More Javelinas and Bighorn Sheep

Bt Dan Weisz

Here is a return look at two favorite species of mammals that we are familiar with in the Foothills.  The javelina family dropped by last week before the rains.  I think the water I am providing was a much needed and desired treat.

A number of the javelinas dug into the soft ground for a cool spot to rest.  There were two babies in this group.  One baby is awake here.

And now the baby is at rest.

The javelinas began to move around. This baby was letting its mom know that it needed something.  Mom seemed indifferent.

And then the baby did what babies do: scream and tantrum!!  You can see two baby teeth growing in!  Perhaps the Mom cared, but javelinas never look too perplexed or anxious.

The babies checked back in with their moms.  In a short while the herd moved on.  Perhaps with the start of the rains I won’t see them very much anymore this summer.

We have a healthy herd of Bighorn Sheep in the Catalinas and they can be observed by Foothills residents periodically.  I made a weekend trip to Las Vegas to visit grandchildren with a now “required” detour and stop at Hemenway Village Park in Boulder City.  We saw Bighorn Sheep both on the way to Las Vegas and also on the way home.  The shot below was of what I call the Three Sisters who were resting in the shade right along the path to the park’s restrooms.  The sheep raised their heads in response to my crouching down for a better photo angle.  They were just being aware and watching but they didn’t budge.  I do use a telephoto lens as well as additional cropping when I process the photos.  I wasn’t that close to them.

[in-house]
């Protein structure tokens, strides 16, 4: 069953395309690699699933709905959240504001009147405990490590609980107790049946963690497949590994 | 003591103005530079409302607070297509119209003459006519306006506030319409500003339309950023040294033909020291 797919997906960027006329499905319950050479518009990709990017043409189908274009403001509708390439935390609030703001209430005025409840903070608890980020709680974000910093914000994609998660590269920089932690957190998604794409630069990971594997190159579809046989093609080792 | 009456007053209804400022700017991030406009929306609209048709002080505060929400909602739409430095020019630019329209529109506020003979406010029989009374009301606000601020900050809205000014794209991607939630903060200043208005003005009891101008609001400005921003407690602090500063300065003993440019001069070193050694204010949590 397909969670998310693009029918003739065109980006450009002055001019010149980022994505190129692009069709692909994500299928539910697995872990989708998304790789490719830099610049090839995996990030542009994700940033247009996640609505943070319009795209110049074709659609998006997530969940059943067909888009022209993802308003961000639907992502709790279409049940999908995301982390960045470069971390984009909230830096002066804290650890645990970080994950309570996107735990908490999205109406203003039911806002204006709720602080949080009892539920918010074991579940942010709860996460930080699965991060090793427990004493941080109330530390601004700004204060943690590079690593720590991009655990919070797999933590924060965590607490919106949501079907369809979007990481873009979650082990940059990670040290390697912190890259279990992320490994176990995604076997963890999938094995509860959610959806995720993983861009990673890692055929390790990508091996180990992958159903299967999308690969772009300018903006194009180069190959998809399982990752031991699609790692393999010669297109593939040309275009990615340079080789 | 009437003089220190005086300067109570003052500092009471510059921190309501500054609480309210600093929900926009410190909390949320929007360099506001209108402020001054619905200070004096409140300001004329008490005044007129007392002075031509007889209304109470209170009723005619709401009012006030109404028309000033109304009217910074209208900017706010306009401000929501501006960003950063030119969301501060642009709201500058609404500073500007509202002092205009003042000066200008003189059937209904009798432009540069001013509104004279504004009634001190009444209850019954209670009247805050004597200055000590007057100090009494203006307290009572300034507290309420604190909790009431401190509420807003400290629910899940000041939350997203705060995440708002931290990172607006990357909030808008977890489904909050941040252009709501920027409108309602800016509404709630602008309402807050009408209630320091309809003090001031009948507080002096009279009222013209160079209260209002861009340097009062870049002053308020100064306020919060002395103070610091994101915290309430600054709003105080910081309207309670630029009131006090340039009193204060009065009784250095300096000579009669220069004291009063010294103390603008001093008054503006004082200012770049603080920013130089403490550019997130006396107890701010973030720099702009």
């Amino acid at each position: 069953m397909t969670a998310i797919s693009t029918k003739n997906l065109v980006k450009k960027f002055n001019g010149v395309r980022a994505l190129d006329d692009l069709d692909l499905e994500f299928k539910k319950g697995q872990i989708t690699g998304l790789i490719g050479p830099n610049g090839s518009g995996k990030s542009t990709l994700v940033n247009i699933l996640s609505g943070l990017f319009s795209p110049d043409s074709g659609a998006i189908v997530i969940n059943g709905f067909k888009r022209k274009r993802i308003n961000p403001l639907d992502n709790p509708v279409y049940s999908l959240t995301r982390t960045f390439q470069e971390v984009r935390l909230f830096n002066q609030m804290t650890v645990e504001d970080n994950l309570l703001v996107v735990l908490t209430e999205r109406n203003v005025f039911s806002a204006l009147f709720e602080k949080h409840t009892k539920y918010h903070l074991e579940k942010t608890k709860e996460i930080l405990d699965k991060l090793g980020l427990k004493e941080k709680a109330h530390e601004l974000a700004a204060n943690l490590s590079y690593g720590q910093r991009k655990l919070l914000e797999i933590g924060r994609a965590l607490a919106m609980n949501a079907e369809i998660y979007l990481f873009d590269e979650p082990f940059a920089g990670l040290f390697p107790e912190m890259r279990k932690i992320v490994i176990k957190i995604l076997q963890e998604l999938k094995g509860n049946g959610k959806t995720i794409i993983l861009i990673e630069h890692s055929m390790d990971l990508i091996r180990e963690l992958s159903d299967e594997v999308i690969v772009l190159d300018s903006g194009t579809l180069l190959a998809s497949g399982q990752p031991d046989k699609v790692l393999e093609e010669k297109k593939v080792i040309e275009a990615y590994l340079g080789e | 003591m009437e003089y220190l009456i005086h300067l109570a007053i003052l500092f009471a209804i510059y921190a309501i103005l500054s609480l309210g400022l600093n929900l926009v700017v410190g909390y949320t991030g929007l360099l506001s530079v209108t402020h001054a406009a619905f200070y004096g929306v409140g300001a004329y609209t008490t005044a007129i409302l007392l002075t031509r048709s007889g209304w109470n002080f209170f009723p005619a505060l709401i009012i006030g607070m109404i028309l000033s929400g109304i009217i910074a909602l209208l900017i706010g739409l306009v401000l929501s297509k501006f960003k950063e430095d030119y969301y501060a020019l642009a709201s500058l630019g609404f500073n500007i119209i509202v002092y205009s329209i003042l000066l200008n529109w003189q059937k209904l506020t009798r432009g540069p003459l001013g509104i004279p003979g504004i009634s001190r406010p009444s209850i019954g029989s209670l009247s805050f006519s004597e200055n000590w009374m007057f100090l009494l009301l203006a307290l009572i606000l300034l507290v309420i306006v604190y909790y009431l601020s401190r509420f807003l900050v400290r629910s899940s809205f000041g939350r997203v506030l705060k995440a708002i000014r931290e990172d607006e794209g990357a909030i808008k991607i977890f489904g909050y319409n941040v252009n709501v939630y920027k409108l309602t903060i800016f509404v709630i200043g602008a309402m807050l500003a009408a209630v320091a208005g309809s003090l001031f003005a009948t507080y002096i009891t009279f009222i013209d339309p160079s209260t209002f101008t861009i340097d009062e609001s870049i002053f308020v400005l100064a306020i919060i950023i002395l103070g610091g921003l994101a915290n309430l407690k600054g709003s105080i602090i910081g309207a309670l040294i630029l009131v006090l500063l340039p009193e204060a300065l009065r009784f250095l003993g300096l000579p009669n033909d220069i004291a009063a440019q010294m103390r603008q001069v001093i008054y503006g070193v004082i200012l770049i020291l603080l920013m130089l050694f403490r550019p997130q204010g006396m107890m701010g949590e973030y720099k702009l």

Almost 50 sheep total were present that morning.  Two large rams grazed on the other side of the tennis courts.  One ram had some creosote leaves stuck in his left horn.

In another group of sheep, there were a few rams and many ewes. One ewe had an interesting coat along with the mane on the back of her neck.

Finally, back to the Three Sisters. It appears as if this ewe was happy to see me but she really didn’t care.  When Bighorn Sheep chew their cud, their facial expressions can look very funny.  She was neither happy nor smiling, she was just chewing.  Those big eyes and teeth just give we humans something neat to look at and it is normal to anthropomorphize:  She MUST be smiling for the camera!!!

While these particular Bighorn Sheep are not our neighbors, they are the same species and we are fortunate to know that “our own” sheep live in the mountains near us.

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